If we want to preserve general practice, as we shape it for the future, we should remind ourselves of the values at the heart of our specialty, says Martin Brunet
CREDIT: This is an edited version of an article that originally appeared on The BMJ
The response of general practice to the unique challenge of COVID-19 was to transform, almost overnight, into a predominantly remote service. We now face the challenge of looking forward, and must ask ourselves what in this new way of working do we keep for the future, and what should we recover that we have lost?
Matt Hancock, the secretary of state for health and social care, has already made it clear that he would like remote consultations to become the default way that GPs interact with their patients, only seeing patients in person if there are ‘compelling’ clinical reasons. While most GPs would feel this is taking things too far, many have argued that they don’t want to return to the pre-COVID model either.
As we look to the future, however, we must not be biased by the experience of recent months. Availability bias, where we are unduly influenced by readily available evidence, and so ignore less accessible (but no less important) information, can powerfully mislead us. An obvious example of availability bias in the current situation is the use of scrubs in general practice. Many GPs have started to wear them, and they have proven very popular as a comfortable, convenient and hygienic clothing option. If we only consider our current experience of them through these warm summer months, however, we could conclude that GPs should always wear scrubs, and forget that the prospect of wearing them in primary care in the depths of winter would be far less appealing.
There is an equivalent danger when we look at GP workload. Despite a great deal of hard work, and the huge organisational challenges we have faced, many GPs have experienced an improved quality of life since March; workload has seemed more manageable, and people have been getting home on time. This available, current memory is a powerful driver to want things to stay exactly as they are now, and not go back to pre-COVID times. It is hard to imagine what our current remote working methods would be like in a different, COVID-free future – and finishing earlier than normal on a warm summer evening has just been too good to want to look back.
Alongside this availability bias comes confounding bias, which tempts us to attribute our newfound quality of life to remote consulting, in spite of the evidence that digital first consulting does not reduce GP workload, and may even increase it. It is far more likely that any improvement in our work-life balance was largely due to the dramatic fall in workload during the lockdown. This has already started to reverse, and we can be sure that it was only ever going to be a temporary phenomenon.
If we want to preserve the soul of general practice, as we shape it for the future, we should remind ourselves of the priorities and values at the heart of our specialty and then measure innovations against this benchmark. Trainees are a good window into the core of what makes general practice an attractive career. Ask a trainee what draws them to primary care and they won’t tell you how much they love spending time on the telephone, or performing efficient, transactional consultations by email. Instead, they talk about wanting to get to know their patients, the importance of continuity of care, and the value of relationship-based medicine.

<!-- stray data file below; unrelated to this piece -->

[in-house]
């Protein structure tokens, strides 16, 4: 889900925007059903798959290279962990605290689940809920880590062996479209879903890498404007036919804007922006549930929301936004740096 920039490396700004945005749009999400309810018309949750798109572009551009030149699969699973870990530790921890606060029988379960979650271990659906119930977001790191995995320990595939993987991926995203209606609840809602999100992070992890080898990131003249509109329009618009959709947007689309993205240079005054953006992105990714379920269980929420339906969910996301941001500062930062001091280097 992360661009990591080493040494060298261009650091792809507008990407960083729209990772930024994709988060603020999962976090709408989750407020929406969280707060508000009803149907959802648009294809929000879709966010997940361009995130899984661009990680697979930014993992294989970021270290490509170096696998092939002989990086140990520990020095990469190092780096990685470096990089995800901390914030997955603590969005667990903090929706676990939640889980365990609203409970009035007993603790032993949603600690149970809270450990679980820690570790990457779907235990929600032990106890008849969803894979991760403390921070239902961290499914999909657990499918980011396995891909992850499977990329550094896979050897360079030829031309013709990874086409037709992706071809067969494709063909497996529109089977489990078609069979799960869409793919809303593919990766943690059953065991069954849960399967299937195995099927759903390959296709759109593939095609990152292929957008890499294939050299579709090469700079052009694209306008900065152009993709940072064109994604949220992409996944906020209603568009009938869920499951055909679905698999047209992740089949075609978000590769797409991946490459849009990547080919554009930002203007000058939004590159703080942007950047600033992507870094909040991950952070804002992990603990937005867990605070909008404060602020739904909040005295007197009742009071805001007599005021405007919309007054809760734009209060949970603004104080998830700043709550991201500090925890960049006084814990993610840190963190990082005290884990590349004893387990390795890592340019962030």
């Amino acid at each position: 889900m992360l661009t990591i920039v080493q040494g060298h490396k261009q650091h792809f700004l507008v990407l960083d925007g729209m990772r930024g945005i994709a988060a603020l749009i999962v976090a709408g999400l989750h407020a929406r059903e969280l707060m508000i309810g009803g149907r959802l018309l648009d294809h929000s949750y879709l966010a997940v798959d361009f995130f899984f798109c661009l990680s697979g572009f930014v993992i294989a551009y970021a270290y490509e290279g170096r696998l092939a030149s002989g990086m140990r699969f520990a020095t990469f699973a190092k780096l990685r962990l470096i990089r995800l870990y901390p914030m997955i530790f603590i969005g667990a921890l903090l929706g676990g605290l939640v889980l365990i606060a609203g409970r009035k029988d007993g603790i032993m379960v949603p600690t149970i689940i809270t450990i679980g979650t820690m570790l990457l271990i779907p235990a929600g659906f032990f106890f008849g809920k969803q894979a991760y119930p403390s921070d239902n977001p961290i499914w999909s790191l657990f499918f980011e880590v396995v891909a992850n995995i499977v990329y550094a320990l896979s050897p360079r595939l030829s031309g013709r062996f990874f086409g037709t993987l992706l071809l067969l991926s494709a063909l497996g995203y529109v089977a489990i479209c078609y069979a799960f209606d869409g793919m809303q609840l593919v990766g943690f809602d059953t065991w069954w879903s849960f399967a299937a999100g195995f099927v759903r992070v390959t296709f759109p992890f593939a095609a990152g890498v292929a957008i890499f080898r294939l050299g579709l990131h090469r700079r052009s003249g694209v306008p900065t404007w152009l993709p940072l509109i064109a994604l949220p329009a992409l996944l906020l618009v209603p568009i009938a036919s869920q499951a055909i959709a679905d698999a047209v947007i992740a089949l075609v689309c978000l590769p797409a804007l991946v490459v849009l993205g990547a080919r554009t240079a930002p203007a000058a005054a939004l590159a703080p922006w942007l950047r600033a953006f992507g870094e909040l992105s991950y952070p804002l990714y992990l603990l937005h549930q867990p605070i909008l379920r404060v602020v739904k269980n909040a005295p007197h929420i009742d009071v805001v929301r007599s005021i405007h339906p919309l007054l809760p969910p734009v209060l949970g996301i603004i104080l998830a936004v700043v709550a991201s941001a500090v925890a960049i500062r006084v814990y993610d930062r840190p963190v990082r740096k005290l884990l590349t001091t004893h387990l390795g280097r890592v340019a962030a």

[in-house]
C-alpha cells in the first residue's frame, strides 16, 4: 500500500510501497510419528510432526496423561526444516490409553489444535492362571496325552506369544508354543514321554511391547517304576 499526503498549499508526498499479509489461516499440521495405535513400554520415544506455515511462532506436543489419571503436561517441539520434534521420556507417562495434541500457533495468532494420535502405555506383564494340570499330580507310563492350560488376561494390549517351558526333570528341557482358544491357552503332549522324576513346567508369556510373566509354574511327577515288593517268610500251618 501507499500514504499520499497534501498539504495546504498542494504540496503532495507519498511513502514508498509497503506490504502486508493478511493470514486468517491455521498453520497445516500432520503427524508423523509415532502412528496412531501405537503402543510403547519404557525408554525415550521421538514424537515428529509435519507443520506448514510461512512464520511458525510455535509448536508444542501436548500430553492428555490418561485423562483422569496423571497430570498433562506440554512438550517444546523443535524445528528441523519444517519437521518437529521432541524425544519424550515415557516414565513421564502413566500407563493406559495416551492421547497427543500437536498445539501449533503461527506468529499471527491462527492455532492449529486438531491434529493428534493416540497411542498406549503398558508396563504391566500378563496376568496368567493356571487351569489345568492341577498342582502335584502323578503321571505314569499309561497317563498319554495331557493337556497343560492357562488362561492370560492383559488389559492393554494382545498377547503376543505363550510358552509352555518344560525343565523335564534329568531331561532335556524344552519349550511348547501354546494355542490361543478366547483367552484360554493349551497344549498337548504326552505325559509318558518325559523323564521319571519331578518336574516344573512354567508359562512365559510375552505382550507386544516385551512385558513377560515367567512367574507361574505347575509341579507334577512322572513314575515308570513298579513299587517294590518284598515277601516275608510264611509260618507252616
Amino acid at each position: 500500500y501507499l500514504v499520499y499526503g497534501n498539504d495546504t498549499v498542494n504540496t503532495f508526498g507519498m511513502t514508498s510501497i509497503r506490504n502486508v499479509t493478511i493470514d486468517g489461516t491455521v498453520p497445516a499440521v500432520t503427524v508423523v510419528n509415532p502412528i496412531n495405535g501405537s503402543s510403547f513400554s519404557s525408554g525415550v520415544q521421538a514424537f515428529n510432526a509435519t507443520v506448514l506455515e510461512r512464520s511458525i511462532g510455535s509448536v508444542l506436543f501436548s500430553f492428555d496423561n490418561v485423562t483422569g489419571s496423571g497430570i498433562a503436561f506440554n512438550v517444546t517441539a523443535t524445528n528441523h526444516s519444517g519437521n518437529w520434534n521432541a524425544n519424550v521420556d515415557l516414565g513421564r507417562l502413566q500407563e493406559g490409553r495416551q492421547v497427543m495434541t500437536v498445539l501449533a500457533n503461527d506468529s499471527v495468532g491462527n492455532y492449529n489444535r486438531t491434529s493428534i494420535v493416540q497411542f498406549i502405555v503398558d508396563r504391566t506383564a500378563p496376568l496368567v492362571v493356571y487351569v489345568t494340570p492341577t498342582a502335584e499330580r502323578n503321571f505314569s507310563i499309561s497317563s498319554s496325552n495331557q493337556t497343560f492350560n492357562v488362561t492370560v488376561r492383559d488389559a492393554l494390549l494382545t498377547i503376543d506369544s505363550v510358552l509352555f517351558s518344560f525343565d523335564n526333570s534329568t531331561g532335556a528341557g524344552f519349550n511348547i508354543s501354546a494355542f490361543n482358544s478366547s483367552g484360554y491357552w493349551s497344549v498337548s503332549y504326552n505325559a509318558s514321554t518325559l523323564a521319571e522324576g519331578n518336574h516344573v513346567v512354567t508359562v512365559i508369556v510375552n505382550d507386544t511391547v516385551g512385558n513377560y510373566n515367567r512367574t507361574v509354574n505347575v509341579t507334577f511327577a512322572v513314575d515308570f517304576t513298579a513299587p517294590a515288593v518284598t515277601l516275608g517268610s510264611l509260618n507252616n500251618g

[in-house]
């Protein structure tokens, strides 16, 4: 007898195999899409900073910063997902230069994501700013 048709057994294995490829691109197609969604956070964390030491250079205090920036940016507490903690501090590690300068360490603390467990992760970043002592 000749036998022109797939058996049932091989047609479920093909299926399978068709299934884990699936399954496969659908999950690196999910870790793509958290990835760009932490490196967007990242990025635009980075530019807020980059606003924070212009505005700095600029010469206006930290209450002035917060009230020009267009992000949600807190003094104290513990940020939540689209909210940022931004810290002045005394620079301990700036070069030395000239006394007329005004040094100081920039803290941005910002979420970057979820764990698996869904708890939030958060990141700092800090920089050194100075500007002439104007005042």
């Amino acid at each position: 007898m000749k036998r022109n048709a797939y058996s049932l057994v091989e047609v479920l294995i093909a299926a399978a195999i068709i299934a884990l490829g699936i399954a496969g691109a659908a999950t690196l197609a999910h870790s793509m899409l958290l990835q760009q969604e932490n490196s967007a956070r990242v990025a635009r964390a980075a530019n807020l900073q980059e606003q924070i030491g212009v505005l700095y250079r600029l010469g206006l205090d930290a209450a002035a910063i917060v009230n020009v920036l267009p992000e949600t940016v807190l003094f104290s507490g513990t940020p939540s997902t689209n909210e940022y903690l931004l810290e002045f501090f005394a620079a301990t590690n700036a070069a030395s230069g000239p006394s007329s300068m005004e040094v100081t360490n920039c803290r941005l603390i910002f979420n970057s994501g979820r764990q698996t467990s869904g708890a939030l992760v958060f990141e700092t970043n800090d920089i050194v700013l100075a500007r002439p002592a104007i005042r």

Even before COVID-19, concerns have been raised that political changes have undermined such relationship-based medicine, leading to difficulties in attracting trainees. Politicians have often failed to value the importance of relationships in delivering good care since they cannot measure it, and it delivers poor soundbites. As a profession we need to protect this vital aspect of what it means to be a GP, yet we risk being the ones to wield the axe ourselves.
There are benefits to digital consulting, of course; efficiency and convenience certainly have their place. However, when we consider models of care we must keep asking certain crucial questions. How will this change affect the ability to build a personal relationship with patients? How will it impact continuity of care? How will this help improve the experience of GP training? What will be the effects of this model over 10 or 20 years? What will it mean for our most disadvantaged patients?
The true value of general practice will always reside most strongly when we sit in a room with our patient, face-to-face, demonstrating the values of primary care in the peculiar interaction called a GP consultation. However, each practice shapes the future, and we will all shape it differently, we always do.
We must always make it easy for our patients to be able to access this resource – it is the heart of general practice.
Martin Brunet is a GP and GP trainer near Guildford. He is passionate about communication in the consultation and is the author of The GP Consultation Reimagined: A Tale of Two Houses. Twitter @docmartin68